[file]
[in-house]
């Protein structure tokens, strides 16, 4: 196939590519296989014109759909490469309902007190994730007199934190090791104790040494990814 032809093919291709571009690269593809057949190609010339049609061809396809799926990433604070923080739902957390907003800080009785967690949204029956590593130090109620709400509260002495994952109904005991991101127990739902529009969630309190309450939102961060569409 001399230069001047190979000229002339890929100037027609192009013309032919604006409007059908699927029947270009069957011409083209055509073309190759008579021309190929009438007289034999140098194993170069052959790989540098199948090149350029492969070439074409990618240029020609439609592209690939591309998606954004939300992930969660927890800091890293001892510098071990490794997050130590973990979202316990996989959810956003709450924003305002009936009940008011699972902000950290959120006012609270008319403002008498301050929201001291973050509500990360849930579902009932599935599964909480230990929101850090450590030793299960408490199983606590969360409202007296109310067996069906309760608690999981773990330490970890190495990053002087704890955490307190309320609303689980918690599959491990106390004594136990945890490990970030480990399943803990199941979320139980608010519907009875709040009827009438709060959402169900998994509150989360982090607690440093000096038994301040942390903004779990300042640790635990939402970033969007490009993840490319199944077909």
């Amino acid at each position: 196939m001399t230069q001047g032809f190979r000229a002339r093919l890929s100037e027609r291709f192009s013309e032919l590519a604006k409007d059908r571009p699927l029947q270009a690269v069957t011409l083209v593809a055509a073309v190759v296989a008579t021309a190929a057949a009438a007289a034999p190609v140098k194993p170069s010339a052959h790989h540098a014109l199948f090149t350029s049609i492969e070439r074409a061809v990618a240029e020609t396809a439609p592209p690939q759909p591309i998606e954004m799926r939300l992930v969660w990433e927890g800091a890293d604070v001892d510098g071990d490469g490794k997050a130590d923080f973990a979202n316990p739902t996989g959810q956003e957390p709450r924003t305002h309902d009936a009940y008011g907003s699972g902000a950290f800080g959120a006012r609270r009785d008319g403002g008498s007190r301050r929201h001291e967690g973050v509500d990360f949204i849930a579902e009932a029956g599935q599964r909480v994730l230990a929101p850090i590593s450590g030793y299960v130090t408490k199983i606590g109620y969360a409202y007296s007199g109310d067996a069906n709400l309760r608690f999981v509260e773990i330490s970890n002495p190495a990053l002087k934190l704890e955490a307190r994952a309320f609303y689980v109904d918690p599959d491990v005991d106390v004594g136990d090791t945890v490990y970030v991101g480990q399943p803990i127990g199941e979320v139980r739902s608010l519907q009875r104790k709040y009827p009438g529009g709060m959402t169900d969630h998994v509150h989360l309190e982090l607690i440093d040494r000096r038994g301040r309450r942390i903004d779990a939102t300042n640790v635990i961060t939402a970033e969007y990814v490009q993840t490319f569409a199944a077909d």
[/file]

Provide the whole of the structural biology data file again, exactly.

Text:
[in-house]
């Protein structure tokens, strides 16, 4: 196939590519296989014109759909490469309902007190994730007199934190090791104790040494990814 032809093919291709571009690269593809057949190609010339049609061809396809799926990433604070923080739902957390907003800080009785967690949204029956590593130090109620709400509260002495994952109904005991991101127990739902529009969630309190309450939102961060569409 001399230069001047190979000229002339890929100037027609192009013309032919604006409007059908699927029947270009069957011409083209055509073309190759008579021309190929009438007289034999140098194993170069052959790989540098199948090149350029492969070439074409990618240029020609439609592209690939591309998606954004939300992930969660927890800091890293001892510098071990490794997050130590973990979202316990996989959810956003709450924003305002009936009940008011699972902000950290959120006012609270008319403002008498301050929201001291973050509500990360849930579902009932599935599964909480230990929101850090450590030793299960408490199983606590969360409202007296109310067996069906309760608690999981773990330490970890190495990053002087704890955490307190309320609303689980918690599959491990106390004594136990945890490990970030480990399943803990199941979320139980608010519907009875709040009827009438709060959402169900998994509150989360982090607690440093000096038994301040942390903004779990300042640790635990939402970033969007490009993840490319199944077909």
């Amino acid at each position: 196939m001399t230069q001047g032809f190979r000229a002339r093919l890929s100037e027609r291709f192009s013309e032919l590519a604006k409007d059908r571009p699927l029947q270009a690269v069957t011409l083209v593809a055509a073309v190759v296989a008579t021309a190929a057949a009438a007289a034999p190609v140098k194993p170069s010339a052959h790989h540098a014109l199948f090149t350029s049609i492969e070439r074409a061809v990618a240029e020609t396809a439609p592209p690939q759909p591309i998606e954004m799926r939300l992930v969660w990433e927890g800091a890293d604070v001892d510098g071990d490469g490794k997050a130590d923080f973990a979202n316990p739902t996989g959810q956003e957390p709450r924003t305002h309902d009936a009940y008011g907003s699972g902000a950290f800080g959120a006012r609270r009785d008319g403002g008498s007190r301050r929201h001291e967690g973050v509500d990360f949204i849930a579902e009932a029956g599935q599964r909480v994730l230990a929101p850090i590593s450590g030793y299960v130090t408490k199983i606590g109620y969360a409202y007296s007199g109310d067996a069906n709400l309760r608690f999981v509260e773990i330490s970890n002495p190495a990053l002087k934190l704890e955490a307190r994952a309320f609303y689980v109904d918690p599959d491990v005991d106390v004594g136990d090791t945890v490990y970030v991101g480990q399943p803990i127990g199941e979320v139980r739902s608010l519907q009875r104790k709040y009827p009438g529009g709060m959402t169900d969630h998994v509150h989360l309190e982090l607690i440093d040494r000096r038994g301040r309450r942390i903004d779990a939102t300042n640790v635990i961060t939402a970033e969007y990814v490009q993840t490319f569409a199944a077909d």